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Understanding Terrorist Safe Havens and Sanctuaries in Maritime Southeast Asia

The School of Humanities and Behavioural Sciences had the honour of hosting a guest lecture, by Mr Kenneth Yeo on 4 April 2023 as part of the Public Safety and Security Programme’s “Thinking Train” Guest Speaker Series. Mr Yeo, a distinguished Senior Analyst from the International Centre for Political Violence and Terrorism Research (ICPVTR) at the S. Rajaratnam School of International Studies (RSIS), specialises in counterterrorism and counterinsurgency in Southeast Asia. Mr Yeo possesses extensive expertise in the study and analysis of terrorist networks within maritime Southeast Asia with a focus on political violence and terrorism in the Southern Philippines.

Mr Yeo shared pertinent research topics including addressing the significance of physical territories in providing safe havens and the distribution of terrorist networks. Mr Yeo explored hypotheses surrounding the existence and persistence of terrorist sanctuaries and highlighted the notion that these sanctuaries could persist due to a complex array of historical, geographical, societal, and technological factors. As such, it becomes crucial for counter-terrorism strategies to be adaptable and responsive by employing a diverse range of both “hard” and “soft” measures. He also emphasised the need for governments and counter-terrorism agencies to incorporate psychological warfare into their approaches which may involve promoting a narrative that offers alternatives to violence for terrorists, showcasing that there are opportunities for a fulfilling life beyond their current path. Additionally, resource denial can be utilised as an instrument to erode the influence of terrorist groups in strongholds. These strategies should be deployed strategically and, if necessary, in conjunction with more forceful military options.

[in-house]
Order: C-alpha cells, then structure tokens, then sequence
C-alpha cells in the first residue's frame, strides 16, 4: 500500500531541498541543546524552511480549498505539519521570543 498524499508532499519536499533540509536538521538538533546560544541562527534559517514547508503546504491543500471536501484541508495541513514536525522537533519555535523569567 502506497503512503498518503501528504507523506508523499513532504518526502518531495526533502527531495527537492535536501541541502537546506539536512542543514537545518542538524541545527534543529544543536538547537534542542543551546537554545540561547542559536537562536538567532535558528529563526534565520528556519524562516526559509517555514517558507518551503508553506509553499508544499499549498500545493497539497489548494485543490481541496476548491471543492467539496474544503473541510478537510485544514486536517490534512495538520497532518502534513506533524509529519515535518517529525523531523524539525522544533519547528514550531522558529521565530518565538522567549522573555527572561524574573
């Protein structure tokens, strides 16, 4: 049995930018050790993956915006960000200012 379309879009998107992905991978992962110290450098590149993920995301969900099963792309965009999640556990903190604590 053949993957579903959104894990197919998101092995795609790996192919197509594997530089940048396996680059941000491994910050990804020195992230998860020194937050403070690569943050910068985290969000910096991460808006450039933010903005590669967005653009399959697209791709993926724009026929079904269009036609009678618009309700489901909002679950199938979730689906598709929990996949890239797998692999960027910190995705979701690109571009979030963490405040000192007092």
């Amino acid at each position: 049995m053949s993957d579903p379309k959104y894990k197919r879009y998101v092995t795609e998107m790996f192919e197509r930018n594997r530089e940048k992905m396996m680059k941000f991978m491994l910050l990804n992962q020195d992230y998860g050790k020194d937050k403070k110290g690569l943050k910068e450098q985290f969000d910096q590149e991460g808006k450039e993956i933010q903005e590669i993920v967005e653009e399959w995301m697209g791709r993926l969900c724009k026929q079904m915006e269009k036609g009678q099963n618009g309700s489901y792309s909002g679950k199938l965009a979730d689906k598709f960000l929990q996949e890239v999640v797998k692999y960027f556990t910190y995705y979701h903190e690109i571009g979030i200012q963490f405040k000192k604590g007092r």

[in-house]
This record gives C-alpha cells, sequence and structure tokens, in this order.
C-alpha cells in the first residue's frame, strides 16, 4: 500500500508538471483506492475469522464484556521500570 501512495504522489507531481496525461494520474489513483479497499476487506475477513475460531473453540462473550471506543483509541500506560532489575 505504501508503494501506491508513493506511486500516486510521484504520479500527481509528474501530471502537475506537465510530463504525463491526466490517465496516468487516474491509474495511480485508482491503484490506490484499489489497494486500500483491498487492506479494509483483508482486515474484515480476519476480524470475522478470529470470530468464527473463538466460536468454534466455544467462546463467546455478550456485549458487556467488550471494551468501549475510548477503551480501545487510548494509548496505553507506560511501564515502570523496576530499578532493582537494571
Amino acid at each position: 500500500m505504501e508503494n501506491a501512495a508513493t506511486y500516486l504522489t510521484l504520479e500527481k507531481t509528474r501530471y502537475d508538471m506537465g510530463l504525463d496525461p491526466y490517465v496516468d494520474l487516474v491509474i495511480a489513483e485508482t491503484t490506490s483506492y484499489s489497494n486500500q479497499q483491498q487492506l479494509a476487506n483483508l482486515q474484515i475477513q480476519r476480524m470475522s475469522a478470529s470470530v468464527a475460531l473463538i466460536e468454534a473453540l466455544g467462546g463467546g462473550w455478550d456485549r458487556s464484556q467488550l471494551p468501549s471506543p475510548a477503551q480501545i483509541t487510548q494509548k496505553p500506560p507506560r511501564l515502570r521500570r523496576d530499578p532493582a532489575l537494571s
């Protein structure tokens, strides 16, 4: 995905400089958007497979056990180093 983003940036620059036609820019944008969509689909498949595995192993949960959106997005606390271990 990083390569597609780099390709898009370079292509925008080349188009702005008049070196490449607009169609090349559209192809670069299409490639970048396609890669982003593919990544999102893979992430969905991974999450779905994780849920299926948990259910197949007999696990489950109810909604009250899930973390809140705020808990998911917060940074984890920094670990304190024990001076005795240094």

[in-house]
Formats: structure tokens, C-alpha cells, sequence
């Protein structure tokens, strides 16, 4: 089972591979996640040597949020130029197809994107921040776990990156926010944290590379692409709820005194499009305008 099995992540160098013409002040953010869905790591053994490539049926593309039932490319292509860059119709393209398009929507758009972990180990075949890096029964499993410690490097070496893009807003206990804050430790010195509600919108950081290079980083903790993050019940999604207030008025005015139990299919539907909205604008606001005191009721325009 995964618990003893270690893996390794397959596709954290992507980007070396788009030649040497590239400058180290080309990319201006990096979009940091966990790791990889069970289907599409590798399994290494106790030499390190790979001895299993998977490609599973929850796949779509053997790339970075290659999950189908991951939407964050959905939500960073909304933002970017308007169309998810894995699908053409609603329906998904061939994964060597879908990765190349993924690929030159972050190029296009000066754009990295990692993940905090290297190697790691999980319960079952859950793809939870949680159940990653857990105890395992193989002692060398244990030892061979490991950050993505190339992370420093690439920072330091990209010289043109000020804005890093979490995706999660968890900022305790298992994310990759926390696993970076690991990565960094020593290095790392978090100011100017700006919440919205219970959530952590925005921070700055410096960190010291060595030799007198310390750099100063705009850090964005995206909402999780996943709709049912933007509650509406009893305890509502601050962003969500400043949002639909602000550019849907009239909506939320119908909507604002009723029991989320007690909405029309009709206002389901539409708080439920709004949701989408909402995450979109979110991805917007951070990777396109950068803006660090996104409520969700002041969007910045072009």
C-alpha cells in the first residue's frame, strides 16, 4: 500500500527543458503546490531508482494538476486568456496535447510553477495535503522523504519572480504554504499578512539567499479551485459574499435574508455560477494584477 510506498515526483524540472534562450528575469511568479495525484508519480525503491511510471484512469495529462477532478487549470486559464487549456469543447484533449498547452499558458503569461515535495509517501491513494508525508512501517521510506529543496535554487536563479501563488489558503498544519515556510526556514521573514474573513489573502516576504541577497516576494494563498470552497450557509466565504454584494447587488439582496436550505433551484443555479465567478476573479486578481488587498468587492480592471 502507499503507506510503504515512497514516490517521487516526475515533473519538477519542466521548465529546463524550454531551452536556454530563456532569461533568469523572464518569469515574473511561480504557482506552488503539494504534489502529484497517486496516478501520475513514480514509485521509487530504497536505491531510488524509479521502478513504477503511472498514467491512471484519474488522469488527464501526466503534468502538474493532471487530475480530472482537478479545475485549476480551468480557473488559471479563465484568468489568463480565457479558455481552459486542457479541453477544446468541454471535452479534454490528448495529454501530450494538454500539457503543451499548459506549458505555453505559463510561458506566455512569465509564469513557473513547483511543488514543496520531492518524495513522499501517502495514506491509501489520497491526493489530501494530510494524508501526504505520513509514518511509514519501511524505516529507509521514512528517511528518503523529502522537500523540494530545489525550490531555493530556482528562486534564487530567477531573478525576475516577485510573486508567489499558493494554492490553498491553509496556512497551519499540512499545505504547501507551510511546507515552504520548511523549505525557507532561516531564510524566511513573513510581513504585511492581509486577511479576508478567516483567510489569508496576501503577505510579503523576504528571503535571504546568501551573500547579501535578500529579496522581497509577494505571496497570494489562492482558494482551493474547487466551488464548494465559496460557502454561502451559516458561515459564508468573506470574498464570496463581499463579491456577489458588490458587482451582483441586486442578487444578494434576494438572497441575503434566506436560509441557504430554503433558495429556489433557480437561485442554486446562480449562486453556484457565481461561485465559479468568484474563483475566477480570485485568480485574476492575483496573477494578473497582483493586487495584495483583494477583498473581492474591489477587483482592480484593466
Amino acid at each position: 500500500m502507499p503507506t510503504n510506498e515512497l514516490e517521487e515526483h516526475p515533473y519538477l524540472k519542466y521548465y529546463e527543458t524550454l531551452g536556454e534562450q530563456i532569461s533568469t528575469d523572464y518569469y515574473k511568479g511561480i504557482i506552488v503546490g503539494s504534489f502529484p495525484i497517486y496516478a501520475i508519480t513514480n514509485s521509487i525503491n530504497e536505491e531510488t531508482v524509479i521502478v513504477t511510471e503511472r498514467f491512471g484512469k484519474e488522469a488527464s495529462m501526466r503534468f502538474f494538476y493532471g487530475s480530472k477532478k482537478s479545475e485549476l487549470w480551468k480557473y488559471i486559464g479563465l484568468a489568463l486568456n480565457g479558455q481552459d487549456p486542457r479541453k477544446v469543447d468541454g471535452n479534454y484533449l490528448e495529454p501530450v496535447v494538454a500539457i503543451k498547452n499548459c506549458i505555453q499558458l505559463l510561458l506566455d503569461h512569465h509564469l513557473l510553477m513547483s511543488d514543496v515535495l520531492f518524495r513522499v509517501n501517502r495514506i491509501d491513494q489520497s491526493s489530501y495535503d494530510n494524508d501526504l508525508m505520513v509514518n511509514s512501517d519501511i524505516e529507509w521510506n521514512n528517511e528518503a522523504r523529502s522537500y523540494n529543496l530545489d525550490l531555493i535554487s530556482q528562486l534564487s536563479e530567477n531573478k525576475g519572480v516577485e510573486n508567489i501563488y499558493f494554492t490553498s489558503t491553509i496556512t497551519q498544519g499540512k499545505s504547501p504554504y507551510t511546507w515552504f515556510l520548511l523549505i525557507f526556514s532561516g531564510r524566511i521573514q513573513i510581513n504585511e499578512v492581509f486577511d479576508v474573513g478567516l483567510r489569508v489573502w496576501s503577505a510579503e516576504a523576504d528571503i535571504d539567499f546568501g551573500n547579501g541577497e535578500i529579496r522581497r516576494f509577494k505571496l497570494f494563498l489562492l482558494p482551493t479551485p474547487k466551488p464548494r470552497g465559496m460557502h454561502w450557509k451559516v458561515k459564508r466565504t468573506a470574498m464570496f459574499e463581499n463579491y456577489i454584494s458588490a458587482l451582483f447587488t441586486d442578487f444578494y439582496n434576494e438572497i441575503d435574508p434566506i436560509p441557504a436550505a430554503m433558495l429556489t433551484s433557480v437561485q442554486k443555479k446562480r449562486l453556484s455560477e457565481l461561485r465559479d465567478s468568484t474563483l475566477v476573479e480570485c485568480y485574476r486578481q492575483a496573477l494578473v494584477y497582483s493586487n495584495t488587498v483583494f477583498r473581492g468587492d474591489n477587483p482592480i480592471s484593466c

Mr Kenneth Yeo,  giving a talk to students from the Public Safety and Security programme on the topic of ISIS Sanctuaries and Networks in Southeast Asia

It was an enriching session for students from SUSS' Bachelor of Public Safety and Security (PSS) degree programme, with many noting how Mr Yeo’s insights had broadened their understanding and knowledge of the radicalisation process, especially for terrorist hotspots in Southeast Asia.  


Dr Omer Ali Saifudeen, Head, Military Studies Minor at the School of Humanities and Behavioural Sciences, presenting a token of appreciation to Mr Kenneth Yeo

Radin Noorayuni, SUSS Public Safety and Security student, shared that the session provided a better understanding of the motivations behind why terrorists would be compelled to seek and join terrorist groups. Celest Lim, another SUSS Public Safety and Security student, shared that such guest lectures prompted her to assess complex, sensitive yet pertinent topics more critically, allowing her “to think outside the box and be more objective” in her understanding of terrorism and counter-terrorism research. 

We would like to thank Benjamin Tay Jia Ming from SUSS School of Humanities and Behavioural Sciences for capturing this event!

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